Philip D Mcgeath

GLENDALE, AZ, US

U.S. Marine Corps

CPL, 1ST BN 6TH MAR ( RCT-6, 2D MAR DIV, II MEF FWD) 2D MAR DIV, CAMP LEJEUNE, NC

01/18/2012, HELMAND PROVINCE, AFGHANISTAN


What follows are thoughts from the perspective of a US Marine Corps mom.

I know what it means to be a Marine mom. I’ve been one since 2008 when my oldest son, Philip, enlisted. Since then, two more of my seven children have become Marines. But this past January, every Marine mom’s nightmare became my reality – I lost a child. My oldest son Philip was killed in Afghanistan. My life changed forever.

As a military family, our boys were exposed to the Marine Corps while we were stationed in Okinawa, Japan. Philip was about ten and thought the Marines were ‘all that.’ David and I tried to encourage all our children to go to college, but Philip had a different calling. He chose instead to embrace the life of a Marine. In 2009 his younger brother Kenneth joined the Corps and was followed by brother Allen in 2011. By that time I was a Marine mom expert. I had such pride in my boys and learned more about the Marine Corps with each one. Pretty soon, I was giving other moms advice on what to do, what not to do, and what to expect.

Although I worried about my boys, I talked to them on the phone and communicated with them on Facebook as much as I could. In July 2011, Philip deployed to Afghanistan. My experiences as a Marine mom were being stretched to new levels. Being away from Philip wasn’t the hard part. The hard part was focusing on him, but not forgetting I had six other kids including two other Marines to take care of. I still had three sons in the house, the youngest only seven years old.

Corporal Philip McGeath wed his wife Sarah in 2010.

The last phone call I had with Philip was on Christmas Day. He called to wish us a Merry Christmas. All of our boys who were home had the chance to talk to him, too. It was so great to hear his voice. He sounded upbeat and self-assured. He loved what he was doing, but he was ready to come home. He and Sarah were ready to start a family. Philip even had baby names picked out. His homecoming in a month couldn’t come any sooner.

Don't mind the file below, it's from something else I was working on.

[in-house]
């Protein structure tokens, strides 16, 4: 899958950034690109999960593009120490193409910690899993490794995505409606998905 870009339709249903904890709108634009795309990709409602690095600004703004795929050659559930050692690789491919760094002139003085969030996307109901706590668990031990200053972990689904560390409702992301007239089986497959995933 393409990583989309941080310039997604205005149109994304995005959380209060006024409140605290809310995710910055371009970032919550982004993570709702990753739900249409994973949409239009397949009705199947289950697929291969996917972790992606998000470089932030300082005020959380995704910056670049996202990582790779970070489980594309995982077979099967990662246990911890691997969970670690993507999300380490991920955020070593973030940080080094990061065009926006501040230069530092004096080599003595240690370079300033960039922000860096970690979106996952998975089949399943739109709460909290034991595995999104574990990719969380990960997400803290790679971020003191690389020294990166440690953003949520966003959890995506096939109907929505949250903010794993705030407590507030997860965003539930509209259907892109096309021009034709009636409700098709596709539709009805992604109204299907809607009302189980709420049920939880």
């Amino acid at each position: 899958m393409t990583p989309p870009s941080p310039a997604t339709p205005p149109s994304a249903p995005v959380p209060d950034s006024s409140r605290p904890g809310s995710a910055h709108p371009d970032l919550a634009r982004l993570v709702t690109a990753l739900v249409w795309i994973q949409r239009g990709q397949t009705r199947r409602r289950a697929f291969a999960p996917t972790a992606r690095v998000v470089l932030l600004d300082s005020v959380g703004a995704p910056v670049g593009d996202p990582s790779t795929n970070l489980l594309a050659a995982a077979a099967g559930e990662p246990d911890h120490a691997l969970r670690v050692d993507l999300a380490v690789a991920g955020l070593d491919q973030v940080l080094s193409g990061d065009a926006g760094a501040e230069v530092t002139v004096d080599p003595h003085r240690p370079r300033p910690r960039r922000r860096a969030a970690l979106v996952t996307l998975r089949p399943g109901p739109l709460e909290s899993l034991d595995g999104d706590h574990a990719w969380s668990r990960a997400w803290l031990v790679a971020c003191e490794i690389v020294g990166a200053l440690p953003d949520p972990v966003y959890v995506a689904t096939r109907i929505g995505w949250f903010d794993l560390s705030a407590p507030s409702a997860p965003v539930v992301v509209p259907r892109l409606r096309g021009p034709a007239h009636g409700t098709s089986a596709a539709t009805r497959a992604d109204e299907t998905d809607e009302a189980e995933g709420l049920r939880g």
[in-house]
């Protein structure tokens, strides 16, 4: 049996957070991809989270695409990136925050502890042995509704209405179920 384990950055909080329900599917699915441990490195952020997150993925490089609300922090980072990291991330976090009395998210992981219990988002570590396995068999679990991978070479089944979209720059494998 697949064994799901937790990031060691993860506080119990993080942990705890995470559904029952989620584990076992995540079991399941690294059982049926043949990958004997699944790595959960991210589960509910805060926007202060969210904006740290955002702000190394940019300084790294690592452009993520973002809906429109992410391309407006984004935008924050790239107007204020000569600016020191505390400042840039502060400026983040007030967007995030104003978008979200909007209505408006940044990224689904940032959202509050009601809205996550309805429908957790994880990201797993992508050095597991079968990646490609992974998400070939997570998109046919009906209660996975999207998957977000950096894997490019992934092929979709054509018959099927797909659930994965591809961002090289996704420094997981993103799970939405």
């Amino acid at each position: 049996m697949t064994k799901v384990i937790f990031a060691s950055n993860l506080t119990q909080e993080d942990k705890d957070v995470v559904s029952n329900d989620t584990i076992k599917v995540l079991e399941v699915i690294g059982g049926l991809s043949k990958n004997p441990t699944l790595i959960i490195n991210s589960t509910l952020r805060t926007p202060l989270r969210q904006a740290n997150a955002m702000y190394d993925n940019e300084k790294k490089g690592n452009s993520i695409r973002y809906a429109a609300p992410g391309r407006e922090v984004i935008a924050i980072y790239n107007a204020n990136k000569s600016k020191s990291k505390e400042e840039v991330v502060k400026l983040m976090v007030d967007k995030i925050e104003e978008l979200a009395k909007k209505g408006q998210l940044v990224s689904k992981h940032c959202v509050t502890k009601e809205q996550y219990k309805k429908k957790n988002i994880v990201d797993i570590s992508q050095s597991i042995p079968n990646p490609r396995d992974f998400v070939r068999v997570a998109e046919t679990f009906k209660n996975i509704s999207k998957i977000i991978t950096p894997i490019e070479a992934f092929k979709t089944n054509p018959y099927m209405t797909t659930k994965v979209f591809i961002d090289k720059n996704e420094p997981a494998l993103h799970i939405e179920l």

His homecoming did come sooner. Just not in the way I had imagined it.

The day we found out about Philip’s death started out like any other day. I went to work at the airport. While at work, I was told that the supervisor needed to see me. Immediately, I thought I was in trouble, wondering if I’d missed something in the international security checks. When I got off the airport train, I saw some men in military uniforms and for a moment thought all of my Marines had come home at the same time to surprise me. All three hadn’t been home at the same time in four years. My supervisor said there were some gentlemen who needed to speak to me. That’s when I saw the Marines standing beside my husband.

Instantly I knew. I had been in a military family for a long time. I knew.

All I could manage to ask was, ‘who?’ When David told me it was Philip, I was stunned. As a parent, you never expect your kids to die before you. Especially not kids like Philip. He loved so much and was loved so much that you couldn’t for a minute think he could be gone. He gave life his all. Everything about him was more than average. He loved his family, he loved his wife, and he loved the Corps. He had always been such a great example for my younger boys to follow. I didn’t have a conversation with him where he didn’t ask me to tell the boys he said hi.

Now I had to go home and tell my three younger boys that Philip was gone.

It’s been over a month now since we got the news and every day is a struggle. I’ve had to put on a brave face because I’m still a mom: to my younger boys, to my daughter and to my Marines. It’s my job to take care of everything. But slowly I’ve realized that I can’t fix this. Keeping his memory alive has become what keeps me holding on as well. I was surprised that so many people believe the war is over just because all the troops are out of Iraq. There are still men and women fighting and dying for our country in Afghanistan. I believe it is my job to speak out about Philip and his life because he’s so much more than a line in the newspaper. I know Philip would want me to stop crying and move on. He’d want me to take care of his brothers since he can’t anymore. And he’d want me to look after Sarah. So, that’s what I’ll do.

Phyllis McGeath, Marine Corps Mom.

Philip’s portrait is also on Poster 13